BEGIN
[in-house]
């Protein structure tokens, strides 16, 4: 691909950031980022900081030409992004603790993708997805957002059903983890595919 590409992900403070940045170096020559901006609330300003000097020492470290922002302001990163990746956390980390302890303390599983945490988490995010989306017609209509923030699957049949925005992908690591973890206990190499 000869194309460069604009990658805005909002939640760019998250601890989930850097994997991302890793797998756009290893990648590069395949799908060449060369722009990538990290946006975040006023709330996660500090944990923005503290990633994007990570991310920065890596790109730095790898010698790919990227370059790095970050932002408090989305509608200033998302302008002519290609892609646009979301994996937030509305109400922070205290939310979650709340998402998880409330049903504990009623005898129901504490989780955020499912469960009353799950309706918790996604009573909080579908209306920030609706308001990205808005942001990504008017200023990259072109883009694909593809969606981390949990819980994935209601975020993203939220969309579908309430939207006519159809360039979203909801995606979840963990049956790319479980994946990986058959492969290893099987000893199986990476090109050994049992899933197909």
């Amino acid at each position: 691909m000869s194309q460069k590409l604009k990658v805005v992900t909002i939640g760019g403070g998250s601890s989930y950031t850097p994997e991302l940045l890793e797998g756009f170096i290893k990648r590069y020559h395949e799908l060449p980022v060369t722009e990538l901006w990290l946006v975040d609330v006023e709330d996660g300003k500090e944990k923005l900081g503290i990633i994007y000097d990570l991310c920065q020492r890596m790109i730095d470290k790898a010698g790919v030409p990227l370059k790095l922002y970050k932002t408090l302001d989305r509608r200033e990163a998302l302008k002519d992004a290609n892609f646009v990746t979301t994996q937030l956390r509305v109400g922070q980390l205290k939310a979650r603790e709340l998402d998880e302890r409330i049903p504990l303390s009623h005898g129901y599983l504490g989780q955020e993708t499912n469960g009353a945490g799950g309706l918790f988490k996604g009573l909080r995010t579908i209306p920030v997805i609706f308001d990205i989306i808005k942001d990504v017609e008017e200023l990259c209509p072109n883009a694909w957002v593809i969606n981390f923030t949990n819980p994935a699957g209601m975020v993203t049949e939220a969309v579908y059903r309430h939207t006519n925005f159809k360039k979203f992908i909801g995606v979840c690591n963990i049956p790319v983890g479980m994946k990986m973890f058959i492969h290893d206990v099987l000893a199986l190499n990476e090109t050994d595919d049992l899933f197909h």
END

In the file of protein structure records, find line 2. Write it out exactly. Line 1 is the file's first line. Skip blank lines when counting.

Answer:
């Protein structure tokens, strides 16, 4: 691909950031980022900081030409992004603790993708997805957002059903983890595919 590409992900403070940045170096020559901006609330300003000097020492470290922002302001990163990746956390980390302890303390599983945490988490995010989306017609209509923030699957049949925005992908690591973890206990190499 000869194309460069604009990658805005909002939640760019998250601890989930850097994997991302890793797998756009290893990648590069395949799908060449060369722009990538990290946006975040006023709330996660500090944990923005503290990633994007990570991310920065890596790109730095790898010698790919990227370059790095970050932002408090989305509608200033998302302008002519290609892609646009979301994996937030509305109400922070205290939310979650709340998402998880409330049903504990009623005898129901504490989780955020499912469960009353799950309706918790996604009573909080579908209306920030609706308001990205808005942001990504008017200023990259072109883009694909593809969606981390949990819980994935209601975020993203939220969309579908309430939207006519159809360039979203909801995606979840963990049956790319479980994946990986058959492969290893099987000893199986990476090109050994049992899933197909």